Although only half of the normal monthly precipitation fell at the Boise Airport, and measurable rain was recorded on only 7 days. Nevertheless, strong thunderstorms did occur in our region on the 5th, 12th, and 16th. Most of the severe weather missed Boise, but high winds, large hail, and brief heavy downpours hit a number of locations in eastern Oregon and southwest Idaho.
Temperatures averaged close to normal. The high of only 49°F on the 17th was the only record. It was the coolest maximum temperature ever recorded on that date, breaking the old record of 51°F set in 1896. The last freezing temperature of the season was 31 on the 13th. The average date of the last 32 degree reading is may 8.
The first official 90 degree high of the season occurred on the 30th. The last time 90 degrees was reached was September 29, 2016.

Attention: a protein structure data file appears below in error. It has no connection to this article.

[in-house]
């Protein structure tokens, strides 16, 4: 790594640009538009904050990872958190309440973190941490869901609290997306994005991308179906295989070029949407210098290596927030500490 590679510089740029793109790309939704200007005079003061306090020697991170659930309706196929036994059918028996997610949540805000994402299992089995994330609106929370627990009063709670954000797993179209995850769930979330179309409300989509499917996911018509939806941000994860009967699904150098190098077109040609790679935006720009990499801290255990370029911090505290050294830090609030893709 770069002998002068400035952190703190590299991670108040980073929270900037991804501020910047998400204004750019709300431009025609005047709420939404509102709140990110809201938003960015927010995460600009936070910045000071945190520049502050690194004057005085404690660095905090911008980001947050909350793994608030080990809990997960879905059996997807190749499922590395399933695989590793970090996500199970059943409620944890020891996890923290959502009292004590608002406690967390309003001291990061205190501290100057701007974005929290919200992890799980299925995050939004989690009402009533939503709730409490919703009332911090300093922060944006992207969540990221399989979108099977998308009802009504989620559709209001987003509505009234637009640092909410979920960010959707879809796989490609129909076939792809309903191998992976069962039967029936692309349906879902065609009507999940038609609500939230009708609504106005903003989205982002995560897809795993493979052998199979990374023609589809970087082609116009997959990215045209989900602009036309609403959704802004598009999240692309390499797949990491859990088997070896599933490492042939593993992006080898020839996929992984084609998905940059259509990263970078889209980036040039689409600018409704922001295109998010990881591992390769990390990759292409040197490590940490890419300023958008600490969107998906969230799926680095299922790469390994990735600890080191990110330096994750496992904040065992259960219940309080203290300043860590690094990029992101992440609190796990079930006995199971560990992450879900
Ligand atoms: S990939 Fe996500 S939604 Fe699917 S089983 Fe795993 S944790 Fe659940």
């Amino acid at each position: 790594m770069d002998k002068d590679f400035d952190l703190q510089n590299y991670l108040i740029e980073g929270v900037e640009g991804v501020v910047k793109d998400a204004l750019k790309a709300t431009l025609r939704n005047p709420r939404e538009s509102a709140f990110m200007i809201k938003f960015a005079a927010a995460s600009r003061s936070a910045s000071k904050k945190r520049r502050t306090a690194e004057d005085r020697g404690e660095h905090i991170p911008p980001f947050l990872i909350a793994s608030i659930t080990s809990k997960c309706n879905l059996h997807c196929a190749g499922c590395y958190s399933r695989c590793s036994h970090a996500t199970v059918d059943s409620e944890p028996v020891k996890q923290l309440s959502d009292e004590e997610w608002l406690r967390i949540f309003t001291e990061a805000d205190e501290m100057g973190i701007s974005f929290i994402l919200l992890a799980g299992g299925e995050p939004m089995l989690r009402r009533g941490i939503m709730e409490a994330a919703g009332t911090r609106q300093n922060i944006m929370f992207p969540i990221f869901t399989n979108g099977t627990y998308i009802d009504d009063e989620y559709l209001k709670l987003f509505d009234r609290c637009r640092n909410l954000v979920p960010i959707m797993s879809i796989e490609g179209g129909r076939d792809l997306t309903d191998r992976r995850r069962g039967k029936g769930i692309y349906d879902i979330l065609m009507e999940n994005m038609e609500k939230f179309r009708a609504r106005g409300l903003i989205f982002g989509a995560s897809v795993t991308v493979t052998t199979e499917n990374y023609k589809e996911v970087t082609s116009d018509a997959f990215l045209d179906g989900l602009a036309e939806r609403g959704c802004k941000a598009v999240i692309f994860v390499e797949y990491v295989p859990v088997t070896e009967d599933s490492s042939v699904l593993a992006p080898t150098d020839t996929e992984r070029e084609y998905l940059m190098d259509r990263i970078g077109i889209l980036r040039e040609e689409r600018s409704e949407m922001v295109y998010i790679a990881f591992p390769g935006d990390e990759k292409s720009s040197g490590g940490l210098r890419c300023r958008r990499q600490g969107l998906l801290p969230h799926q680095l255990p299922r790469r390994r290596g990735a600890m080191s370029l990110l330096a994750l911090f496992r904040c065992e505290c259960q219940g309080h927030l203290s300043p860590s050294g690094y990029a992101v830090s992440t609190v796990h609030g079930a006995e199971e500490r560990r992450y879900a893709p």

Typical of spring, changing weather patterns brought a succession of warm and cool periods. Upper level high pressure ridges with above normal temperatures were displaced about every 6 days by cold fronts followed by upper level troughs with unseasonably chilly north Pacific air, gusty northwest winds, and showers.
The most noteworthy of these weather systems arrived from the Gulf of Alaska on the 16th, passing directly over the Boise area that afternoon. It was ushered in by a thunderstorm which formed over the lower Treasure Valley and dropped half an inch of rain on the Boise Airport. Small hail was seen in some parts of town.
During the late afternoon of the 30th, a dry thunderstorm rolled off the Owyhee Mountains and arrived at the airport just before 7 pm, with gusty winds and blowing dust. A peak gust of 45 mph was measured at 6:58 pm MDT.
On the 31st, isolated afternoon showers and early evening thunderstorms developed west of Boise and intensified as they moved north ahead of an approaching Pacific cold front. They had little effect on the upper Treasure Valley, but the front ended the five day stretch of summer-like weather.